I have a theory that I have been kicking around for a while.
If you have ever had an in-depth conversation with me there is a good chance that you’ve heard that my favorite topic of conversation is grief and death.
By favorite, of course, I don’t mean that I enjoy grief or death. Instead, I think grief and death are the most important (and prevalent) forces in our daily lives and most people avoid talking about them at all costs.
My theory is quite simple: everyone is grieving all the time.
Every person is in an almost constant state of grief. I would even go as far as to say that grief is the basic human condition.
We often assume that grief is the emotional response to the death of a loved one. This is one place that grief is very common. However, by definition, grief is so much more.
Grief is the emotional reaction to loss or change.
All of the emotions that come up with you lose something or experience change are considered grief.
Traffic made you late for a meeting? Grief.
The restaurant is out of your favorite menu item? Grief.
You fear for the future of our climate? Grief.
Your spouse or friend has different plans? Grief.
You see your kids growing up in an increasingly confusing world? Grief.
We are all grieving all the time.
When I was a hospital chaplain in seminary I drew up a diagram to help me explain grief.
The solid line shows the trajectory of a life. The dotted line represents our plans, hopes, and aspirations. The horizontal line is the moment of interruption: the death, diagnosis, firing, divorce, traffic jam, etc.
Grief is not a phase or thing to be gotten through. Grief is a new reality, a new path. No matter how far away you get from the interruption you can still find yourself looking back with the pang of grief. The sharp tinge may decrease over time but it is always there.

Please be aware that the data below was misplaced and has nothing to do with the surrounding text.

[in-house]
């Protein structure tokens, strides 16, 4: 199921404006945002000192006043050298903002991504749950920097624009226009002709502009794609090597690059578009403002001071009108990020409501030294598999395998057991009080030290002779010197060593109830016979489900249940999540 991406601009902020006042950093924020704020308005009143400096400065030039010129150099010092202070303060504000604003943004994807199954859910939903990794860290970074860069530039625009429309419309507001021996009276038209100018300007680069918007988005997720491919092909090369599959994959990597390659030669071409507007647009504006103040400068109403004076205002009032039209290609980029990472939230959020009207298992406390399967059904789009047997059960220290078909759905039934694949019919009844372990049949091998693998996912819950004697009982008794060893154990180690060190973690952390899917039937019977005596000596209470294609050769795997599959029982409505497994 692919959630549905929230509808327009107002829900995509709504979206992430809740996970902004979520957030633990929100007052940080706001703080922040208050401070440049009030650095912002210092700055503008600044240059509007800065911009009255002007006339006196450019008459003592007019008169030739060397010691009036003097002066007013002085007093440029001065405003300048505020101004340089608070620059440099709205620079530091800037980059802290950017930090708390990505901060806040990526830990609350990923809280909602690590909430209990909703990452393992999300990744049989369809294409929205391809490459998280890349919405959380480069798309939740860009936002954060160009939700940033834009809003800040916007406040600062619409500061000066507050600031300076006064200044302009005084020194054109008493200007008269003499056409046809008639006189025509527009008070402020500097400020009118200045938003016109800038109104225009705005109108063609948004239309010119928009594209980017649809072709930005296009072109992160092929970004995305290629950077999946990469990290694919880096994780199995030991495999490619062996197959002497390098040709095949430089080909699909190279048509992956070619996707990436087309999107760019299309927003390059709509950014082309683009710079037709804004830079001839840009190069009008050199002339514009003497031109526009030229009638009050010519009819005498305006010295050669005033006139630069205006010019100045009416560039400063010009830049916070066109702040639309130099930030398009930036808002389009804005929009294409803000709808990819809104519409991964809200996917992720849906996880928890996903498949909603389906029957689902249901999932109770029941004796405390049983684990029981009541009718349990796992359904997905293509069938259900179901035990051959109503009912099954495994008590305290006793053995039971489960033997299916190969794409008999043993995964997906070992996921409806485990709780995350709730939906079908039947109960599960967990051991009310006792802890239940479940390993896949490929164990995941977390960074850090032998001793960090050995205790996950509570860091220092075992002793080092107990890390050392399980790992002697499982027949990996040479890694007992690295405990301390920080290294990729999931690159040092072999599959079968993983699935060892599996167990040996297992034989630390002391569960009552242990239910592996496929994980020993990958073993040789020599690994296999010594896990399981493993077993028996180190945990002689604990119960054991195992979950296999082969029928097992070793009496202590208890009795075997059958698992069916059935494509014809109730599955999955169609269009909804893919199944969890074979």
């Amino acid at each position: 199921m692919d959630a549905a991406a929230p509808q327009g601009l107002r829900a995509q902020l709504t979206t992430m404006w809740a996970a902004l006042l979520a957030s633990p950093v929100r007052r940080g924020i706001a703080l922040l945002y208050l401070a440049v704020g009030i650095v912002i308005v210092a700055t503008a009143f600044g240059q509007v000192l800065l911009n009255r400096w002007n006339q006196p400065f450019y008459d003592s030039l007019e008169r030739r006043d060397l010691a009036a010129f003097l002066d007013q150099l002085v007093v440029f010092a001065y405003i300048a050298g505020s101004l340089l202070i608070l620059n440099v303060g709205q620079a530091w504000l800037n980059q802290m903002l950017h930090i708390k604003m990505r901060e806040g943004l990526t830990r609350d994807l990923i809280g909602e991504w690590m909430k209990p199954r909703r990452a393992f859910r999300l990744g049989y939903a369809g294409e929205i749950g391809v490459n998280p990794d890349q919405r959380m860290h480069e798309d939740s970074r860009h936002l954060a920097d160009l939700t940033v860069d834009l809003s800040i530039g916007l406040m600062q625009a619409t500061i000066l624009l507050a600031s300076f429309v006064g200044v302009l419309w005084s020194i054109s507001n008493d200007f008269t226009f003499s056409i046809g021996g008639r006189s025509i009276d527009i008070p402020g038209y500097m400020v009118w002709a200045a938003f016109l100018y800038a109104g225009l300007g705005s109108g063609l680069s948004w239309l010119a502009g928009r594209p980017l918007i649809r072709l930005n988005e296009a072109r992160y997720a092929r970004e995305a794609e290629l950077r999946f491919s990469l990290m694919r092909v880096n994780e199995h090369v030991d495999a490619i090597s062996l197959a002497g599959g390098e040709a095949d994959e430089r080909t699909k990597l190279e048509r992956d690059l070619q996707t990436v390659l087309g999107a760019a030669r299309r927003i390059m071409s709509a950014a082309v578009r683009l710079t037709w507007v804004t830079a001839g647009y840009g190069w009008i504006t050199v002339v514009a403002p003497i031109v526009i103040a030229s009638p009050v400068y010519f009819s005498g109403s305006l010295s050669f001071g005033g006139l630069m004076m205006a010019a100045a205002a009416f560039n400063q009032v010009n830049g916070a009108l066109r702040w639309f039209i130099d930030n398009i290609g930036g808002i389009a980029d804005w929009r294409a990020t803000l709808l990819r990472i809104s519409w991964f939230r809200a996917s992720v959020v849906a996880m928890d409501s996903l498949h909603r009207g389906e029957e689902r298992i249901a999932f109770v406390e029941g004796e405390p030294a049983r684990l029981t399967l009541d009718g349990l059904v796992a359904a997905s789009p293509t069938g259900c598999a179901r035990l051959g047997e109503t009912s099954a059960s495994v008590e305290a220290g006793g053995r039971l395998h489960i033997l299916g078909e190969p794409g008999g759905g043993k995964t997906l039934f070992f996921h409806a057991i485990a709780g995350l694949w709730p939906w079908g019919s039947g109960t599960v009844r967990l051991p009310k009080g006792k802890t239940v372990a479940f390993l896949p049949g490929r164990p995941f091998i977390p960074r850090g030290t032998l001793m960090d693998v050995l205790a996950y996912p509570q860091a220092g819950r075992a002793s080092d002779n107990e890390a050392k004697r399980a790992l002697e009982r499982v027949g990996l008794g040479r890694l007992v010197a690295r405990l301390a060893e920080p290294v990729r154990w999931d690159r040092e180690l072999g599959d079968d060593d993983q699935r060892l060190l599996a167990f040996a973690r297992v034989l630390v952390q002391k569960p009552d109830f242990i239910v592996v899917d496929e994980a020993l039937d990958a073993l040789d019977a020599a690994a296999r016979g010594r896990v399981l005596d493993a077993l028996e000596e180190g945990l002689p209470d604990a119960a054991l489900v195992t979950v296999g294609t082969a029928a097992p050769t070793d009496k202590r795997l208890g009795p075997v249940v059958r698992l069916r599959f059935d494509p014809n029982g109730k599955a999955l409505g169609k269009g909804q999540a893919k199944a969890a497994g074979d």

Grief is what happens when we find ourselves walking a path we had not planned. Grief is all of the emotion that emerges as we gaze longingly at the path we can never walk; the life we can never live.
Healing comes not when we “get over” what has happened, but when we ground ourselves in the present moment. Though it may not be what we envisioned, this moment is where we actually are. This moment is where God is present to us – not as we wish it were but as it actually is.
Nothing ever goes as planned. It seems like life is constantly serving up evidence that we are not in control. We are constantly losing things and people. Every time we finally feel like we are on solid ground the tectonic plates of our lives shift again.
We are constantly grieving because things are constantly changing.
I talk about grief and death a lot because I have felt a lot of grief in my own life but I am not a special case: Everyone is walking around carrying a burden of grief most of the time. In fact, if we could see the depths of grief and pain many people walk around with we would kneel down and weep.
One of my goals for 2020 is to write more about grief and how this theory of grief can change how you interact with yourself and with those around you. I’ve got some big dreams for taking this message to a world saturated in grief. I would love for y’all to come along and help spread the word.
When we acknowledge what we are feeling and put a name to it we can learn to work with it instead of against it. We can welcome our grief as a natural response to the ever-changing world outside and inside our own heads.
In times of acute stress and anxiety in the community, the Dean of my seminary would say “Be gentle with yourselves”. That message applies to all of us as we navigate a grieving world as grieving people.
Be gentle with yourself.
Your life (or day or hour) has not gone how you planned. You find yourself on a path you did not intend to walk. God is with you on this path – at this moment – right here.